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Will Company Culture Suffer From the Rise of Remote Work?

The pandemic has accelerated this shift exponentially, but take heart: It comes many surprising benefits.

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Opinions expressed by Entrepreneur contributors are their own.

As the effects of the pandemic cement themselves further within our working world, companies everywhere must adjust to new circumstances. More than ever before, employees are opting to work from home, and many employers are helping with the change. Google, for instance, offered $1,000 to employees to create a better work-from-home space. Twitter announced early in the pandemic that it would be giving the option to work from home indefinitely. But when office structure changes so significantly, what happens to company culture?

Despite the inevitable challenges of managing a remote team, this altered landscape provides the perfect opportunity for culture to improve.

Virtual workplaces require deliberate action

When employees work remotely, management is not able to physically observe body language. Communication cannot happen casually — there's no water cooler, no break room. This leaves room for trouble, as employees may pretend to be busy or happy when they really aren't. Communication must become a deliberate act.

In the office, you may have spotted an employee looking frustrated or quiet, had a chat with them and discovered the cause of their issues. From behind a screen, however, we may never see a frown. Employees have time to think before they respond to a question. Every response is prepared. Every interaction is filtered. Therefore, you must go out of your way to ask each employee how they feel, if they need any help or find out if they have any questions. On the positive side, this gives you the opportunity to really get to know them. Be intentional and your conversations can be much more meaningful than break room small talk ever was.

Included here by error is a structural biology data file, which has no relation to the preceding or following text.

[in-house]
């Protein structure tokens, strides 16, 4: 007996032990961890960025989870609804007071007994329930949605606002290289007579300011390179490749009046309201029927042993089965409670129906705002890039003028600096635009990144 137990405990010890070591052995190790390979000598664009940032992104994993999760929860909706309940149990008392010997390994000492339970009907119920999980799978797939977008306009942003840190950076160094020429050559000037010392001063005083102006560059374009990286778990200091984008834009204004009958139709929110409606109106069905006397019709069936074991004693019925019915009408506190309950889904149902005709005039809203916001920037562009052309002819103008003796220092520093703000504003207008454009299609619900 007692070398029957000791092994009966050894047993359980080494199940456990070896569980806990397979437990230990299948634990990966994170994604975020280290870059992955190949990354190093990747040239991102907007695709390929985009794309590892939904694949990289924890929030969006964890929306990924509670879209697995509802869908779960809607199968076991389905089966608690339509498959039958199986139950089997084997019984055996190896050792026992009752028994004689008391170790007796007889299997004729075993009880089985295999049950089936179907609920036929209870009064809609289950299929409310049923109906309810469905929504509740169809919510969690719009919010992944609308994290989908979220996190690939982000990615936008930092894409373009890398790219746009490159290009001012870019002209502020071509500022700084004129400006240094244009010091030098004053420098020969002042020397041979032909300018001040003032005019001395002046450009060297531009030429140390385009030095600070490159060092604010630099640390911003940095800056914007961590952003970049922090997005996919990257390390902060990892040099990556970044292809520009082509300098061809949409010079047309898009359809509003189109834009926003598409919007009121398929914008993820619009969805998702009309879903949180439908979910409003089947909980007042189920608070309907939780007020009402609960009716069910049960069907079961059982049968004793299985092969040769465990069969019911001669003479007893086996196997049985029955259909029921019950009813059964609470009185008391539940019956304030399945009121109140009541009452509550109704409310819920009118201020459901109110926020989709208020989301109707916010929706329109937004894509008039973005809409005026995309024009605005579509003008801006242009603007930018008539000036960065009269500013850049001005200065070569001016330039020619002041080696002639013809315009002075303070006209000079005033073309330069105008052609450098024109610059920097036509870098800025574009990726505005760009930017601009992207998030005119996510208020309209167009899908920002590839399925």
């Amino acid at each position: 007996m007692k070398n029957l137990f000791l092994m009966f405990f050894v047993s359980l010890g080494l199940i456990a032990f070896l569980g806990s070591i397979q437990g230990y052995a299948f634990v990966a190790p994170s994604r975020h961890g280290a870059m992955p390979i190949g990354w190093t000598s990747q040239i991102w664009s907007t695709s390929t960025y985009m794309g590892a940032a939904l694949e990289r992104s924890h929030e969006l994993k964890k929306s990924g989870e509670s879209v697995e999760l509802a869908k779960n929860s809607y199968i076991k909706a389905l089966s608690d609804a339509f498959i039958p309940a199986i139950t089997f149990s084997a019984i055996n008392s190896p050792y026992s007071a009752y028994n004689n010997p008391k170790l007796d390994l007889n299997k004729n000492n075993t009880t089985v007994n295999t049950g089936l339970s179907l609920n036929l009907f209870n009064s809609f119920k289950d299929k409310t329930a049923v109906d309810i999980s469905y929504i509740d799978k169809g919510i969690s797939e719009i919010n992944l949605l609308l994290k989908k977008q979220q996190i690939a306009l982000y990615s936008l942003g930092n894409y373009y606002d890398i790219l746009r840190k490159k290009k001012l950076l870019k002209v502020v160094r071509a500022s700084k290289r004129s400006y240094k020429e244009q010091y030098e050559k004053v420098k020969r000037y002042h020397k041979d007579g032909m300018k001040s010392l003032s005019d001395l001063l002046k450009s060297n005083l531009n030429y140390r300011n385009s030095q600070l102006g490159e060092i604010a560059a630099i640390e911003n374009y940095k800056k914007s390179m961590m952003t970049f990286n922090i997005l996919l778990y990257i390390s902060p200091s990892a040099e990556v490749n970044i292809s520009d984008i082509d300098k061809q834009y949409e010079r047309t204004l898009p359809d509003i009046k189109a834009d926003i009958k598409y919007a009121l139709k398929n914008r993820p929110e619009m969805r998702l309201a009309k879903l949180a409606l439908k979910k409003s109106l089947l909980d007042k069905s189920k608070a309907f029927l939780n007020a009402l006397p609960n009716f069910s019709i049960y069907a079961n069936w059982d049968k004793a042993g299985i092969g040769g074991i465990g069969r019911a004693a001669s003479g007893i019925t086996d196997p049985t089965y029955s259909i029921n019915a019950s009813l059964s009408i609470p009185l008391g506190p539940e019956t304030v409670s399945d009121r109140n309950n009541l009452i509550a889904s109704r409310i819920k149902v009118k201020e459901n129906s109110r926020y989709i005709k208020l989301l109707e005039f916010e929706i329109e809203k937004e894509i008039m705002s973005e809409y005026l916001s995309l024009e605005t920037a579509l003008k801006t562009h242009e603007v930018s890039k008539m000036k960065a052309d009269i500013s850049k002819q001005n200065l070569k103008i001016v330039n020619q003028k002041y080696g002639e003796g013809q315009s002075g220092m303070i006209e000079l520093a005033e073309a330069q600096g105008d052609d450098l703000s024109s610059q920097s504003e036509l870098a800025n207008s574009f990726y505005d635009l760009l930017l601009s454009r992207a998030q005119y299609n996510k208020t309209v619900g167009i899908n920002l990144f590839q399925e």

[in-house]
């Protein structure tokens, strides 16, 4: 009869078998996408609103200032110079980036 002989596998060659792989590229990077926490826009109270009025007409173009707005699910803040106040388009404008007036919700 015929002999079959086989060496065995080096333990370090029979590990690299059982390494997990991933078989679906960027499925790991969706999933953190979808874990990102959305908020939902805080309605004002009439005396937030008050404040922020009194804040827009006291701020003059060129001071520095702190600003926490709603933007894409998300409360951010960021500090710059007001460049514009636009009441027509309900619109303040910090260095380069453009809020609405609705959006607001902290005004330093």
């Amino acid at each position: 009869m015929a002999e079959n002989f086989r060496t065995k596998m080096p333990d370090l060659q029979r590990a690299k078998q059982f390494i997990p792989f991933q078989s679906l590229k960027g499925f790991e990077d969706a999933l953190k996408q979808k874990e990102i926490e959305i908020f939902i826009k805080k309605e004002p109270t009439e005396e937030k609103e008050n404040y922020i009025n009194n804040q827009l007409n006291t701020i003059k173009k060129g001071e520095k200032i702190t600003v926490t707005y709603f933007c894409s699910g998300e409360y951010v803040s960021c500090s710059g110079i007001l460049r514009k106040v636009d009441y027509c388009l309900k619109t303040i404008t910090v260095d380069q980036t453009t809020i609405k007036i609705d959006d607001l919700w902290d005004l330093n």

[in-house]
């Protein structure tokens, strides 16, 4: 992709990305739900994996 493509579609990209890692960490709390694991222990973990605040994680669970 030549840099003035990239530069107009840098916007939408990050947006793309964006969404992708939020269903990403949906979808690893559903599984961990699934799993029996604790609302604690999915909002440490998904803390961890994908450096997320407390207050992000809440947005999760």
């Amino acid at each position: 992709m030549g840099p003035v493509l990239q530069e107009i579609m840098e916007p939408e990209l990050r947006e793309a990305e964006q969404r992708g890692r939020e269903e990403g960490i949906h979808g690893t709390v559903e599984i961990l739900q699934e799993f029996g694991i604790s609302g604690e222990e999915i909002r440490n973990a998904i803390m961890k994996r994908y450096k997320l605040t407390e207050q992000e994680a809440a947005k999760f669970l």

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No commute means more time

A significant part of a worker's routine has always been the commute, but this was lost at the start the pandemic. With all of that extra time and nothing to do, many found themselves becoming more productive. The time normally spent traveling to and from the office became time to think and work. This became incredibly beneficial. Many people have realized there often isn't a need for a commute at all, and they can get more work done from home at a higher quality. The traditional nine-to-five office job truly feels like a thing of the past, and business seems better for it.

Better and more widespread communication

Employees working from different geographical regions existed long before the pandemic. Many companies have a strong foundation for melding teams together across various spaces, but it's only getting easier with ever-improving technology. Thanks to a vast landscape of digital programs, it's just as easy to connect with someone halfway around the world as it is with someone around your local corner. Employees in Europe feel just as close as those in the U.S., and it really makes the organization feel tighter as a whole. Due to technology, it appears that the further we separate, the more we're able to come together.

Related: Why Aligning Raises With Reviews Will Boost Work Performance

Find time for fun

Just as remote work forces workers to be deliberate in their communication, it also prompts them to be deliberate in opportunities that can be created to relax, learn about each other and enjoy themselves. Management has to think more seriously about how to connect their entire team. Every employee is different and, sadly, there's no guidebook for how to have fun. Action taken here depends on the workforce. The important thing is, managers need to make employees feel like they're part of a group, even if they never physically meet a single coworker. Some remote teams have monthly sessions where they play games, answer questions about themselves and get to know who they're working with. Whatever you choose to do, it's all about building these bonds.

Culture doesn't just happen in business. It's constantly evolving, and with a catalyst like Covid-19, it's bound to change dramatically. Rather than fearing a loss of familiarity, the new face of business has presented each of us with an opportunity: We can redefine culture in our own images. Through deliberate action and communication, increased productivity and a focus on uniting your team, you have the chance to shape your company culture for the better.

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